South Africa Reinstates Fresh Lock Down As Country Battles Deadly Third COVID-19 Wave

South Africa Reinstates Fresh Lock Down As Country Battles Deadly Third COVID-19 Wave an accessible web community

By Spy Uganda Correspondent

Johannesburg: President Cyril Ramaphosa has announced that South Africa is to reimpose stricter measures against COVID-19 fearing the whole country will soon face a third wave of the pandemic.

Four of the nation’s nine provinces including Gauteng which includes Johannesburg and Pretoria with the biggest population are already battling the third wave of infections, Ramaphosa said on Sunday.

“It may only be a matter of time before the country as a whole will have entered the third wave, the number of infections has begun to rise sharply in several parts of the country.,” he said.

“Delaying the spread of the virus is especially important now to allow as many people as possible to be vaccinated before the third wave reaches its peak,” he added.

South Africa is officially the worst-hit country on the continent with more than 1.65 million cases and 56,363 deaths so far.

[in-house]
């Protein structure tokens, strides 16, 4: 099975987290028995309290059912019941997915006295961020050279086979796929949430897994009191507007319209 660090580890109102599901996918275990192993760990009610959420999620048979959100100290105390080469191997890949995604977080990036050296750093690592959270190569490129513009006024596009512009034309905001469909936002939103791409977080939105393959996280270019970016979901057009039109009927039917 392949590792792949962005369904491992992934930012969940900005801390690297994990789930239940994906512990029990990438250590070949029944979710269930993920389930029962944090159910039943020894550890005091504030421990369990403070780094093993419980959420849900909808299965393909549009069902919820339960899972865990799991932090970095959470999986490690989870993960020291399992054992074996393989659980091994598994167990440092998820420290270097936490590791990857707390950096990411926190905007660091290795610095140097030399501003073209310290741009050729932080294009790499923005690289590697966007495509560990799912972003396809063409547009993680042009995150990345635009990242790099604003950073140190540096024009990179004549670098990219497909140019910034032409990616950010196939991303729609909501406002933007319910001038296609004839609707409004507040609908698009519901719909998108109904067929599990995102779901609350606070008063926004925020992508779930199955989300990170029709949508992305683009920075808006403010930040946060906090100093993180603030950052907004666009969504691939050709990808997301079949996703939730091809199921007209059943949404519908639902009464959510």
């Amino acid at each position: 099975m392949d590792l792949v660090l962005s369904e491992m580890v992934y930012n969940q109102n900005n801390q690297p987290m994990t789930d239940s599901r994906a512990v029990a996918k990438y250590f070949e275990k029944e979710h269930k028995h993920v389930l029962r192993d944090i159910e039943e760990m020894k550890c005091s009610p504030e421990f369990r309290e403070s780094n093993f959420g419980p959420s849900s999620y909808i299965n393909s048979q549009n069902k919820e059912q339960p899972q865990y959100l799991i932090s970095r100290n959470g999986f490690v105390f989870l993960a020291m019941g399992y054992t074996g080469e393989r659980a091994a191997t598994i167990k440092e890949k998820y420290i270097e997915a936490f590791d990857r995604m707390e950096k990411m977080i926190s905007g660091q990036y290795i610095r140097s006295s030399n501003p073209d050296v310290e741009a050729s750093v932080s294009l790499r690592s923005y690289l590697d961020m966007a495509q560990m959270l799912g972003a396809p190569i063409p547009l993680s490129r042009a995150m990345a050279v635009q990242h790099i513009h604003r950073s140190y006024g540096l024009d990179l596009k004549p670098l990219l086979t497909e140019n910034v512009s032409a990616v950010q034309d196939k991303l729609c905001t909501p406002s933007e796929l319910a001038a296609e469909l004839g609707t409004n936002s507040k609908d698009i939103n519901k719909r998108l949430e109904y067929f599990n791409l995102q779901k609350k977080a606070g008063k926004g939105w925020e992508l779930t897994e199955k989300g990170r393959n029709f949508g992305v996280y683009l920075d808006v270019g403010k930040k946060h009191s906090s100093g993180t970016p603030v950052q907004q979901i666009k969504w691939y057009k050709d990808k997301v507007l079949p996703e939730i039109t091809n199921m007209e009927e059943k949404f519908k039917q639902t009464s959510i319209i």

The country recorded 4,515 new cases over the past 24 hours and Ramaphosa said the “positivity rate” among tests conducted was now “a cause for concern”.

The restrictions, starting on Monday will force non-essential establishments like restaurants, bars and fitness centres to close by 10 pm local time (20:00 GMT) as the curfew will be extended by an hour to start at 11 pm and end at 4 am.

Meanwhile, gatherings including political and faith events will be limited to 250 people outdoors and 100 indoors.

Authorities did stop short of reimposing some strict measures such as limits on people’s movements during the day and a ban on the sales of alcohol and tobacco products which were in place at times last year.

South Africa has seen two previous surges in infections, the first in the middle of last year and a second much worse wave in December and January when the emergence of a variant pushed infections and deaths to higher levels than the first surge.

Experts have warned that this wave arriving with the Southern Hemisphere winter might be even worse than the previous waves the country has had.

The surge in cases also cast more attention on South Africa’s lagging vaccine rollout with only about 1.5 per cent of the country’s 60 million people have received vaccines.

The government under fire for failing to buy vaccines quickly saying it has paid for doses to cover 40 million of the 60 million South Africans.

Ramaphosa has repeatedly condemned “vaccine apartheid” with rich countries buying up most of the vaccine doses.

“As the African continent we are pushing ahead with efforts to expand our vaccine manufacturing capacity with a view to being self-sufficient in vaccine production,” he said.

South Africa and India are campaigning for an end to patent rights on coronavirus vaccines to help every country to manufacture its own supplies. an accessible web community

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